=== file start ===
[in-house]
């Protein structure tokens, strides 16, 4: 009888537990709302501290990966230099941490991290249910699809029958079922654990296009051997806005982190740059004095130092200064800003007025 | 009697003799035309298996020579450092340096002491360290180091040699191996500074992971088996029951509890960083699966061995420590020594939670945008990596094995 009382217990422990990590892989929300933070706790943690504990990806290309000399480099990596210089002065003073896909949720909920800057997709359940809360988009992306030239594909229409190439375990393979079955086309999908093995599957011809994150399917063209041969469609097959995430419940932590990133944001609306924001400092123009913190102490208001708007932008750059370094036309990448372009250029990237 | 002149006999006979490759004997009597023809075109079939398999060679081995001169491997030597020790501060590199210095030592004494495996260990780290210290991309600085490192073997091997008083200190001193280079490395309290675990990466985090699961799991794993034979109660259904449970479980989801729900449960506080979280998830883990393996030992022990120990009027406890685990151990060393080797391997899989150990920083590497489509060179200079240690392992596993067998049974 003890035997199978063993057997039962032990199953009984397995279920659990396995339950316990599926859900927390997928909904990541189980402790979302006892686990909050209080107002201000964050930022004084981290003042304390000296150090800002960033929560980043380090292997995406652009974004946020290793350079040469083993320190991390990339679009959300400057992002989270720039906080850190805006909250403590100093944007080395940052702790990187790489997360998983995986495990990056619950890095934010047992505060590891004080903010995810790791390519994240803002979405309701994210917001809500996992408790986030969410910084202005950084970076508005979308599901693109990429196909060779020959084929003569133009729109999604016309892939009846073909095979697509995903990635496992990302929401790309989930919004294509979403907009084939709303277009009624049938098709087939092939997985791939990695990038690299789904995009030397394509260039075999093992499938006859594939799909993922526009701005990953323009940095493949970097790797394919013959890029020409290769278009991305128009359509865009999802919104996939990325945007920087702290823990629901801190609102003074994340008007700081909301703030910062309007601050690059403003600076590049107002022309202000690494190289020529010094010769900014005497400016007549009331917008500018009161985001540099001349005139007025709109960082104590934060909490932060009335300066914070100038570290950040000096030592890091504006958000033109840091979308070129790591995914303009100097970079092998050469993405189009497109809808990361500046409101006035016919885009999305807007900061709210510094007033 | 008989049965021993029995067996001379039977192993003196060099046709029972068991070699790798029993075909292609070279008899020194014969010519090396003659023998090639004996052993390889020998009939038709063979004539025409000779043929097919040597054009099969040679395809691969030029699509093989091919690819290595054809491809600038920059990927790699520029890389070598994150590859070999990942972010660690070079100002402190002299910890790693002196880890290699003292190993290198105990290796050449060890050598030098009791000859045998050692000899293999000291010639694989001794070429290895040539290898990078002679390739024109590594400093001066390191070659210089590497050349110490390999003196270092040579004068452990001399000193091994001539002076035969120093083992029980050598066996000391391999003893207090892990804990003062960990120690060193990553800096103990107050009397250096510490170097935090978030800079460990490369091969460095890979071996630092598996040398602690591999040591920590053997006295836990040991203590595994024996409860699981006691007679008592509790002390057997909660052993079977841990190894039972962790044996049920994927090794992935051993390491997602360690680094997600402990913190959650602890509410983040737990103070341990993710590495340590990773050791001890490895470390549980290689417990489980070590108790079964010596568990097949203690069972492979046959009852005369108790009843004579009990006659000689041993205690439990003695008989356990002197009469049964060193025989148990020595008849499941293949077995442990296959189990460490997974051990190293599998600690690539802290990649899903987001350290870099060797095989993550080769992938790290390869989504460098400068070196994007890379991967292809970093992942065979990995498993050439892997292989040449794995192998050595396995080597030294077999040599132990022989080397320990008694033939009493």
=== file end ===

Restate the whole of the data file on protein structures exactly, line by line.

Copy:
[in-house]
């Protein structure tokens, strides 16, 4: 009888537990709302501290990966230099941490991290249910699809029958079922654990296009051997806005982190740059004095130092200064800003007025 | 009697003799035309298996020579450092340096002491360290180091040699191996500074992971088996029951509890960083699966061995420590020594939670945008990596094995 009382217990422990990590892989929300933070706790943690504990990806290309000399480099990596210089002065003073896909949720909920800057997709359940809360988009992306030239594909229409190439375990393979079955086309999908093995599957011809994150399917063209041969469609097959995430419940932590990133944001609306924001400092123009913190102490208001708007932008750059370094036309990448372009250029990237 | 002149006999006979490759004997009597023809075109079939398999060679081995001169491997030597020790501060590199210095030592004494495996260990780290210290991309600085490192073997091997008083200190001193280079490395309290675990990466985090699961799991794993034979109660259904449970479980989801729900449960506080979280998830883990393996030992022990120990009027406890685990151990060393080797391997899989150990920083590497489509060179200079240690392992596993067998049974 003890035997199978063993057997039962032990199953009984397995279920659990396995339950316990599926859900927390997928909904990541189980402790979302006892686990909050209080107002201000964050930022004084981290003042304390000296150090800002960033929560980043380090292997995406652009974004946020290793350079040469083993320190991390990339679009959300400057992002989270720039906080850190805006909250403590100093944007080395940052702790990187790489997360998983995986495990990056619950890095934010047992505060590891004080903010995810790791390519994240803002979405309701994210917001809500996992408790986030969410910084202005950084970076508005979308599901693109990429196909060779020959084929003569133009729109999604016309892939009846073909095979697509995903990635496992990302929401790309989930919004294509979403907009084939709303277009009624049938098709087939092939997985791939990695990038690299789904995009030397394509260039075999093992499938006859594939799909993922526009701005990953323009940095493949970097790797394919013959890029020409290769278009991305128009359509865009999802919104996939990325945007920087702290823990629901801190609102003074994340008007700081909301703030910062309007601050690059403003600076590049107002022309202000690494190289020529010094010769900014005497400016007549009331917008500018009161985001540099001349005139007025709109960082104590934060909490932060009335300066914070100038570290950040000096030592890091504006958000033109840091979308070129790591995914303009100097970079092998050469993405189009497109809808990361500046409101006035016919885009999305807007900061709210510094007033 | 008989049965021993029995067996001379039977192993003196060099046709029972068991070699790798029993075909292609070279008899020194014969010519090396003659023998090639004996052993390889020998009939038709063979004539025409000779043929097919040597054009099969040679395809691969030029699509093989091919690819290595054809491809600038920059990927790699520029890389070598994150590859070999990942972010660690070079100002402190002299910890790693002196880890290699003292190993290198105990290796050449060890050598030098009791000859045998050692000899293999000291010639694989001794070429290895040539290898990078002679390739024109590594400093001066390191070659210089590497050349110490390999003196270092040579004068452990001399000193091994001539002076035969120093083992029980050598066996000391391999003893207090892990804990003062960990120690060193990553800096103990107050009397250096510490170097935090978030800079460990490369091969460095890979071996630092598996040398602690591999040591920590053997006295836990040991203590595994024996409860699981006691007679008592509790002390057997909660052993079977841990190894039972962790044996049920994927090794992935051993390491997602360690680094997600402990913190959650602890509410983040737990103070341990993710590495340590990773050791001890490895470390549980290689417990489980070590108790079964010596568990097949203690069972492979046959009852005369108790009843004579009990006659000689041993205690439990003695008989356990002197009469049964060193025989148990020595008849499941293949077995442990296959189990460490997974051990190293599998600690690539802290990649899903987001350290870099060797095989993550080769992938790290390869989504460098400068070196994007890379991967292809970093992942065979990995498993050439892997292989040449794995192998050595396995080597030294077999040599132990022989080397320990008694033939009493």